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Jenni L. Evans

From Wikipedia, the free encyclopedia

Jenni L. Evans
Evans, "Briefing on Super Storms", for the NSF and AAAS in 2015
Alma materMonash University
Scientific career
InstitutionsPennsylvania State University
CSIRO Oceans and Atmosphere

Jenni L. Evans is a Professor of Meteorology and Atmospheric Science at Pennsylvania State University, Director of the Institute for CyberScience and President of the American Meteorological Society. She was elected a Fellow of the American Meteorological Society in 2010 and the American Association for the Advancement of Science in 2019.

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Early life and education

Evans studied applied mathematics at Monash University and graduated with honours in 1984.[1][2] Prior to her PhD, she worked on fluid dynamics and observations of the planetary boundary layer. During her PhD, Evans visited the Naval Postgraduate School in Monterey, California and the supercomputing group at NASA Ames in 1987 and 1988. She returned to Monash for her doctoral studies and earned her PhD in 1990, then joined CSIRO Oceans and Atmosphere.[1]

Research and career

In 1992 Evans joined Pennsylvania State University.[1] She earned tenure in 1998 and was promoted to Professor in 2005.[3] In 2017 she was appointed Director of the Institute of CyberScience. Her research considers the genesis and decay of tropical cyclones, including the extratropical transition and landfall.[4] She has investigated the impact of climate change on tropical cyclones.[5] She has developed statistical methodologies for forecasts of tropical cyclones and a metric to for cyclogenesis activity in climate change situations.[5] Evans has looked at the relationships between tropical cyclone intensity and organised convection with sea surface temperature, and how these will change with global warming. She has considered how the tropical cyclone boundary layer structures impact the intensity and impacts of convection on the development of African easterly jets. Evans co-chaired the World Meteorological Organization International Workshop on Tropical Cyclones.[6]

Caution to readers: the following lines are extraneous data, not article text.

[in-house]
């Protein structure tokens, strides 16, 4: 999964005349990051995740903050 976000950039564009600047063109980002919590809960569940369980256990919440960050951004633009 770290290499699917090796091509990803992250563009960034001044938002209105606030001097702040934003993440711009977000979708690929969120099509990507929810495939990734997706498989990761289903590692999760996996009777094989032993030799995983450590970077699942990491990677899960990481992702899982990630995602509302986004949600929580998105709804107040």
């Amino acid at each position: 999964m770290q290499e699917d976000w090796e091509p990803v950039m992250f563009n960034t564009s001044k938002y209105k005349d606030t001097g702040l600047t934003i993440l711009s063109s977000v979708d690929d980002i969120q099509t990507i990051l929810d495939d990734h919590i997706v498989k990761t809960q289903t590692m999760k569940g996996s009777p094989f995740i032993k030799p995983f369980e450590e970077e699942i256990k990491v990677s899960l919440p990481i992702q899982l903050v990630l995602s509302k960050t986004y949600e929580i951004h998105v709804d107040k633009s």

Evans has described hurricanes as one of the last remaining weather systems that cannot be predicted.[7] Evans is a member of an interdisciplinary team charged with reviewing catastrophic risk models used for setting hurricane insurance rates in Florida.[6] Alongside her observations, modeling and statistical analysis of meteorological phenomena, Evans develops new approaches to communicate the risk of natural disasters. She has worked with Mark Ballora on new ways to demonstrate the risks of hurricanes.[8] Evans contributed her expertise in natural disasters and Ballora his background in music, and together they convert data that is typically in charts or graphs into music.[8] Evans monitored the latitude, longitude, asymmetry and air pressure of several hurricanes and convert this into an audio file.[8] Evans has served as Lead Meteorologist advising the Florida Commission on Hurricane Loss Projection Methodology.[9]

In 2019 Evans participated in a National Science Foundation grant to establish the Northeast Big Data Innovation Hub.[10]